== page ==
Photo: Illustration/Tidal turbine developed by Scottish company Nova Innovation (Courtesy of Nova Innovation)

New study lists benefits of wave and tidal for Great Britain’s power system

Supergen Offshore Renewable Energy (ORE) Hub and the University of Edinburgh’s Policy and Innovation Group have released a study that quantifies the potential power system benefits that the Great Britain stands to gain through wave energy and tidal stream deployments.

Illustration/Tidal turbine developed by Scottish company Nova Innovation (Courtesy of Nova Innovation)
Illustration/Tidal turbine developed by Scottish company Nova Innovation (Courtesy of Nova Innovation)

The study focuses on a 2050 net-zero compliant scenario for the power system of Great Britain, whereby system benefits from marine energy are quantified over a range of metrics: increased renewable dispatch, decreased peaking generation and fossil fuel dispatch, decreased storage requirements and decreased dispatch costs.

According to the paper, the system benefits listed are primarily due to the temporal and spatial offsetting of wave and tidal resource with other, more established variable renewables, such as wind and solar.

The work was founded on deployment scenarios, where cost, performance, and systematic conditions are defined by the 2030 levelized cost of energy (LCOE) targets in the Strategic Energy Technology (SET) Plan for Ocean Energy.

According to the main findings in the report, energy planning modelling projects 6.4GW of wave and 6.2GW of tidal stream deployments in Great Britain by 2050, if the SET Plan targets are reached by 2030.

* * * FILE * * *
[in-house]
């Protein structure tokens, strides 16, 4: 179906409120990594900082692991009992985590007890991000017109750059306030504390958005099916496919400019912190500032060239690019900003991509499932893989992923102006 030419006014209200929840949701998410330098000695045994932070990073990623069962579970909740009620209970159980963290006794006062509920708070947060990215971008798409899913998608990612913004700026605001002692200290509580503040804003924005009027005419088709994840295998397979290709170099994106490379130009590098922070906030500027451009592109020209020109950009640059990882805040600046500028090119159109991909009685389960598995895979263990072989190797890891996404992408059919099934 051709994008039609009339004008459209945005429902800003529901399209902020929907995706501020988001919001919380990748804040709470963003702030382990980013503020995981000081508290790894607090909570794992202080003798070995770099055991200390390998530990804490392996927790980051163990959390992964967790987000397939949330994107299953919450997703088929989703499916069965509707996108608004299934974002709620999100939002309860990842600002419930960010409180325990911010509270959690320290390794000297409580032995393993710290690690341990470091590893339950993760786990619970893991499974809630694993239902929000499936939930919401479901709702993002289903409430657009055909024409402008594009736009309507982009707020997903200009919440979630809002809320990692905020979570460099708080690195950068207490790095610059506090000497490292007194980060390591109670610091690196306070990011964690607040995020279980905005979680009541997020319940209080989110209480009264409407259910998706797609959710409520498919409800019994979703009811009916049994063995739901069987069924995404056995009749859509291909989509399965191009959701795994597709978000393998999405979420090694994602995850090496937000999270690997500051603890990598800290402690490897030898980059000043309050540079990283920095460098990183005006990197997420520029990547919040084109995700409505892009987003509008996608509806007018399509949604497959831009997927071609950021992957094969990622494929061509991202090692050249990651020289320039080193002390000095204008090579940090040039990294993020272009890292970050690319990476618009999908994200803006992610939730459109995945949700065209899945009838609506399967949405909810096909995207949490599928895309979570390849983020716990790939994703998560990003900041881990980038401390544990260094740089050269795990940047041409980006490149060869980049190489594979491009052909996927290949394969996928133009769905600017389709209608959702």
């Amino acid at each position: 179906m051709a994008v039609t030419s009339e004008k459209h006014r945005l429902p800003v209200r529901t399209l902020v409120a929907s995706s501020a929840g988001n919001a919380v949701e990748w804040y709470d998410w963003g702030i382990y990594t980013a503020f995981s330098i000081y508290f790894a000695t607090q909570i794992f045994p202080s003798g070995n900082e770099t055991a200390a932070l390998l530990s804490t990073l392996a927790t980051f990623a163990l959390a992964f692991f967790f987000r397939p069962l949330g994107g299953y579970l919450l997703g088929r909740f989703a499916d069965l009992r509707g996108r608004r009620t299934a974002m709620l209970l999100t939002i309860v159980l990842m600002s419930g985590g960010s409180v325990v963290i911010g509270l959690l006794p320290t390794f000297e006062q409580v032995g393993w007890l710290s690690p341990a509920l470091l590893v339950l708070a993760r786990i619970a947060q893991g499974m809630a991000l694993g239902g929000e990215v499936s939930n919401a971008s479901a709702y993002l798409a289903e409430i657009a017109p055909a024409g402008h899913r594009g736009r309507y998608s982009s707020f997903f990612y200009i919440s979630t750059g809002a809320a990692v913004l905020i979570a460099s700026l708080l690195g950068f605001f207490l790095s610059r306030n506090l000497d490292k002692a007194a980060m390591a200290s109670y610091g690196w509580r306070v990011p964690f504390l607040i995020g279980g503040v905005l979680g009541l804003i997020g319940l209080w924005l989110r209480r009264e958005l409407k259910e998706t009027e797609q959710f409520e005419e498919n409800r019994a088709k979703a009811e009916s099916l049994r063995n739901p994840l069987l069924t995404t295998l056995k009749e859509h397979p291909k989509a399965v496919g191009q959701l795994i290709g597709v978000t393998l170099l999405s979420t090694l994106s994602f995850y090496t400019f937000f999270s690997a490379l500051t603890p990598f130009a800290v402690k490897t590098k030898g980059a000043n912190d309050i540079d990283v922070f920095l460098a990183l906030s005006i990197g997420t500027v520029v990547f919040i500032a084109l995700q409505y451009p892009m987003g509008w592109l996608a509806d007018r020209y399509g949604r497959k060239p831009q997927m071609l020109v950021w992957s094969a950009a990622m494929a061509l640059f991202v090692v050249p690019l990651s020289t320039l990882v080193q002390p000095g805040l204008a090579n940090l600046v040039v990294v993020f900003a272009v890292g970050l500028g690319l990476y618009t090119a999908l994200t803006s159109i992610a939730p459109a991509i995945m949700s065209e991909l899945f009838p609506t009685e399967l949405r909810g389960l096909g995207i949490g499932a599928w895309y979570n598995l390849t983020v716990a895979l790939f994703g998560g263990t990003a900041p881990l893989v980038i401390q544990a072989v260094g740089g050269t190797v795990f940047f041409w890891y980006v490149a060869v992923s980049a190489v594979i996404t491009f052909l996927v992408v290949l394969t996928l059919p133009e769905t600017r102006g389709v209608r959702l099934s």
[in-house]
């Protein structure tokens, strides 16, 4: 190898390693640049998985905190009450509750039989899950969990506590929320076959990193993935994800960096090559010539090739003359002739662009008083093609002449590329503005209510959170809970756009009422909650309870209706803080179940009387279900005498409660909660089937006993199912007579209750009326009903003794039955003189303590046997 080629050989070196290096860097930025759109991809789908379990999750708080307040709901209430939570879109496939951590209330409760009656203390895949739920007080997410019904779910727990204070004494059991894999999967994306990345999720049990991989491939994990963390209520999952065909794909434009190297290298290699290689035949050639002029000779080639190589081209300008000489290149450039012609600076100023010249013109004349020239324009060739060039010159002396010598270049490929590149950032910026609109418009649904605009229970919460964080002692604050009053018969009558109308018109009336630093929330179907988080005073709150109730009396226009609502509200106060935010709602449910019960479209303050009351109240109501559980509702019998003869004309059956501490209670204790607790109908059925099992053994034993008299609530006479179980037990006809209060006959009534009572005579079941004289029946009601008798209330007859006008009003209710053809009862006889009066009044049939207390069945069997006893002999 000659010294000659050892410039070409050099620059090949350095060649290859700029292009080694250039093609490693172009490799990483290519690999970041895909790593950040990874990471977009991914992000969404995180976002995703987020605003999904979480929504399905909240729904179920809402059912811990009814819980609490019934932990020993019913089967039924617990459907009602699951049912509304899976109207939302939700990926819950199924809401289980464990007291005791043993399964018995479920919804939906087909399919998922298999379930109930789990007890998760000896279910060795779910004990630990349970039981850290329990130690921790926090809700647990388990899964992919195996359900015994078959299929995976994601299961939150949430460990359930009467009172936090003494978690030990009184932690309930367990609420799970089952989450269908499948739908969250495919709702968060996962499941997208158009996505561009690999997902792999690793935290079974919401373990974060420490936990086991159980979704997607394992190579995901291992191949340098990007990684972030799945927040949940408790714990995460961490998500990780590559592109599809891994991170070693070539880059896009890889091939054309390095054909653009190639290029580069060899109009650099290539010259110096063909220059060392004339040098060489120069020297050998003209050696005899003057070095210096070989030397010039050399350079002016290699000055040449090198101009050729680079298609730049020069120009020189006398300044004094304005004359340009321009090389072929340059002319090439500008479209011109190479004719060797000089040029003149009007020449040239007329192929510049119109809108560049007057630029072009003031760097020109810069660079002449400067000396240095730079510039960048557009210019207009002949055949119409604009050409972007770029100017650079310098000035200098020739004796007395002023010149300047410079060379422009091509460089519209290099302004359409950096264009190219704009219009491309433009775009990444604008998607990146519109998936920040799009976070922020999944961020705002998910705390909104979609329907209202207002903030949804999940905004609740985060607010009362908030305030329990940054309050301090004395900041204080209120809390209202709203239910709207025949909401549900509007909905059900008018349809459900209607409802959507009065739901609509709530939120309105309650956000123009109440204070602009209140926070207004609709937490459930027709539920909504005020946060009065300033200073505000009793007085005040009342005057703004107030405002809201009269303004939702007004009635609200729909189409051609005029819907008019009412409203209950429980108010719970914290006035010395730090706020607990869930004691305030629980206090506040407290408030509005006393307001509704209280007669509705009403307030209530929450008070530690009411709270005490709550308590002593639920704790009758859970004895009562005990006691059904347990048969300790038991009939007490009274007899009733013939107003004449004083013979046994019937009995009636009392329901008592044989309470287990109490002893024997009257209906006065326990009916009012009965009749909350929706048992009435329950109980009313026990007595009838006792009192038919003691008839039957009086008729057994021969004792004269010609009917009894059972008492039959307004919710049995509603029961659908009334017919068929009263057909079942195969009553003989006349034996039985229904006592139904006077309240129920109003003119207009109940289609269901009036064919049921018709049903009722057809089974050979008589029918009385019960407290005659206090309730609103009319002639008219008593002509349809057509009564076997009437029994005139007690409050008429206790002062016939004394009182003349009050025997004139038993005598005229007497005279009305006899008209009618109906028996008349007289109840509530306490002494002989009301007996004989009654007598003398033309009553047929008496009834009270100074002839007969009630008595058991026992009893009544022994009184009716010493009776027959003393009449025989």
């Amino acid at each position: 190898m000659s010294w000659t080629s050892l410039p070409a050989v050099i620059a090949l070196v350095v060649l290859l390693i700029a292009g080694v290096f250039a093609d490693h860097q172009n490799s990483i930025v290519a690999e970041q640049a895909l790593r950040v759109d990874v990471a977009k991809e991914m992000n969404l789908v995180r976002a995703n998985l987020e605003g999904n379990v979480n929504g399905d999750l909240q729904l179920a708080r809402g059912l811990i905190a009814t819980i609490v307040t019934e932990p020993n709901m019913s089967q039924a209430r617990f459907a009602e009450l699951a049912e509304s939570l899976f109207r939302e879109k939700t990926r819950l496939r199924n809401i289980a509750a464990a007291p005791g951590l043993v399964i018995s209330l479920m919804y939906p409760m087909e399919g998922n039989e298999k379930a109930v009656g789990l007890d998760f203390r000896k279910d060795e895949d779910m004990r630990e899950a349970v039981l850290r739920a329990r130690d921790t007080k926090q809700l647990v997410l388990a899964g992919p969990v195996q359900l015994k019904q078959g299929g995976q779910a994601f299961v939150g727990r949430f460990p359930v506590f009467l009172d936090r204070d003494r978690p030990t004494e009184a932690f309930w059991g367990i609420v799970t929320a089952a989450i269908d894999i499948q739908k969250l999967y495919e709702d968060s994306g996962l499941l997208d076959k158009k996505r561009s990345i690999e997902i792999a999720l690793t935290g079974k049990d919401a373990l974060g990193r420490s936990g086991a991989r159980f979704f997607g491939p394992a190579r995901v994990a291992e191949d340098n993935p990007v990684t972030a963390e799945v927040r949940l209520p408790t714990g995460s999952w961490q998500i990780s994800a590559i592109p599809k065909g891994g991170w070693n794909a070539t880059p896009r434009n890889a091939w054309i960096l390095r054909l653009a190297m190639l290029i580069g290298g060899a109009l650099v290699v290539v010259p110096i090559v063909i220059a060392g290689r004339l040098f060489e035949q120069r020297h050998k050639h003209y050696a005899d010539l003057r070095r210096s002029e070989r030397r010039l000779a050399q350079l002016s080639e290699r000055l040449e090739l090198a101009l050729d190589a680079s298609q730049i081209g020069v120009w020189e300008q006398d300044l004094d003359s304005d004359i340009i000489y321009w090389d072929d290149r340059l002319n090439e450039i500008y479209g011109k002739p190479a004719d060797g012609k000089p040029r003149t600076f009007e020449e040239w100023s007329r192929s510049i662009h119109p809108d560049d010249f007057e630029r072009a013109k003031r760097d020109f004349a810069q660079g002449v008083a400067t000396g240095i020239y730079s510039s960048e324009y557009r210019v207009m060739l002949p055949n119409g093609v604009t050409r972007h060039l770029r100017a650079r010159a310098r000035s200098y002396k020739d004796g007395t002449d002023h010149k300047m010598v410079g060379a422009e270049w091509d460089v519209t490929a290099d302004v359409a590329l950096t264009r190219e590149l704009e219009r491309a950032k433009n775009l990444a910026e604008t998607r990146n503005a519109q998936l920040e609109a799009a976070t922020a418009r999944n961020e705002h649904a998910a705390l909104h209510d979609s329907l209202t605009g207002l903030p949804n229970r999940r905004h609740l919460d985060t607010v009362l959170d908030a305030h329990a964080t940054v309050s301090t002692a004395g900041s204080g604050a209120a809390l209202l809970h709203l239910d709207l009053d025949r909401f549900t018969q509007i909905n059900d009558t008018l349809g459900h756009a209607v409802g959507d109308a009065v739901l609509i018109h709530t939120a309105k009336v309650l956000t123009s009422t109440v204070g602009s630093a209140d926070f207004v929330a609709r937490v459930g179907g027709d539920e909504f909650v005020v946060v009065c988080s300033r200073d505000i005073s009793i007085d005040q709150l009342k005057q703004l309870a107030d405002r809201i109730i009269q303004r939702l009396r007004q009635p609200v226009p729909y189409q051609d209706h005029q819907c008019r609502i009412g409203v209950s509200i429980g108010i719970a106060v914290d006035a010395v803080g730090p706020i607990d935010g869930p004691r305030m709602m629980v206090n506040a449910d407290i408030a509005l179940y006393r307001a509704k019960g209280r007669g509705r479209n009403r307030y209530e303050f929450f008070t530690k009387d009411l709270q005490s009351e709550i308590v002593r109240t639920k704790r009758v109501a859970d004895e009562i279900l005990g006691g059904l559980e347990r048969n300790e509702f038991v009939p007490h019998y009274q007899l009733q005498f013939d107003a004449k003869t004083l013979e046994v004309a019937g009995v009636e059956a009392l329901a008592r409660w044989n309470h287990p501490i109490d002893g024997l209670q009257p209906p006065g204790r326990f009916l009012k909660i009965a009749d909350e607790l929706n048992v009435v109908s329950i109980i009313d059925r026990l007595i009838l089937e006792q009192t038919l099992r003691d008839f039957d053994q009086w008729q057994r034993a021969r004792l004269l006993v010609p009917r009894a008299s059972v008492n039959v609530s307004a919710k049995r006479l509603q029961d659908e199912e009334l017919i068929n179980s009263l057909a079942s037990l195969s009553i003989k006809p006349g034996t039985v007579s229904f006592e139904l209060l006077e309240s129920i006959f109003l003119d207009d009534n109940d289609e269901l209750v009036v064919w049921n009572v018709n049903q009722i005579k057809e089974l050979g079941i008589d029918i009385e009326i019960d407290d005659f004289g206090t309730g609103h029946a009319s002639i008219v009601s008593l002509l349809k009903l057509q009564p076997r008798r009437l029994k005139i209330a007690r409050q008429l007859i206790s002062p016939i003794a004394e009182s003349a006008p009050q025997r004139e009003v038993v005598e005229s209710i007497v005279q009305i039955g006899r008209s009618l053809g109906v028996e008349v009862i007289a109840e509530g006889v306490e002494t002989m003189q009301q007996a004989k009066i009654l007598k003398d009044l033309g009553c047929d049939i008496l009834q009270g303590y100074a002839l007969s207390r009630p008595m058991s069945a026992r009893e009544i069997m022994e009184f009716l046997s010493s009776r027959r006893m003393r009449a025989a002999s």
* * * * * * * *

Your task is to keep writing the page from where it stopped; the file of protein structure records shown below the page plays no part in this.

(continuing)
Previous work has shown that the resultant value to the UK economy from these deployments would be up to £8.9 billion Gross Value Added.

The study has also shown that the potential power system benefits of this 12.6GW deployment of marine energy would be up to £1.03 billion reduction in dispatch costs per annum.

This cost reduction comes from a higher dispatch of renewable energy – by up to 27TWh (+6%), and thus a lower requirement for expensive peaking generation – by as much as 24TWh (-16%) when wave and tidal generation are part of the electricity mix, compared with a scenario without marine energy generation, according to the report.

Additionally, the scenario which includes marine energy demonstrates a higher ability to meet domestic (GB) demand with domestic generation, as it requires 5TWh less (-65%) battery use and 3GWh less (-6%) energy imports over

“This analysis is particularly meaningful as there are very few studies that quantify the system benefits associated with including marine energy within country-scale power systems.

“These results will be of interest to various stakeholders across the sector: technology and project developers, academic and industrial researchers, and grid operators and policy makers looking to develop future decarbonized systems whilst maintaining security of supply,” it is stated in the report.

Deployment modelling obtained from the Energy Systems Catapult (ESC) forms the basis of the 2050 future energy scenarios used in this analysis. Scenarios both with and without marine energy are included, in order to compare the impact of including marine energy within the future generation mix.

Several sensitivity analyses have also been performed for the report, and it has been found that the general trend in results is consistent between every sensitivity scenario, that is – a higher penetration of marine energy results in lower dispatch costs, higher renewable dispatch, lower peaking generation and flexibility requirements.

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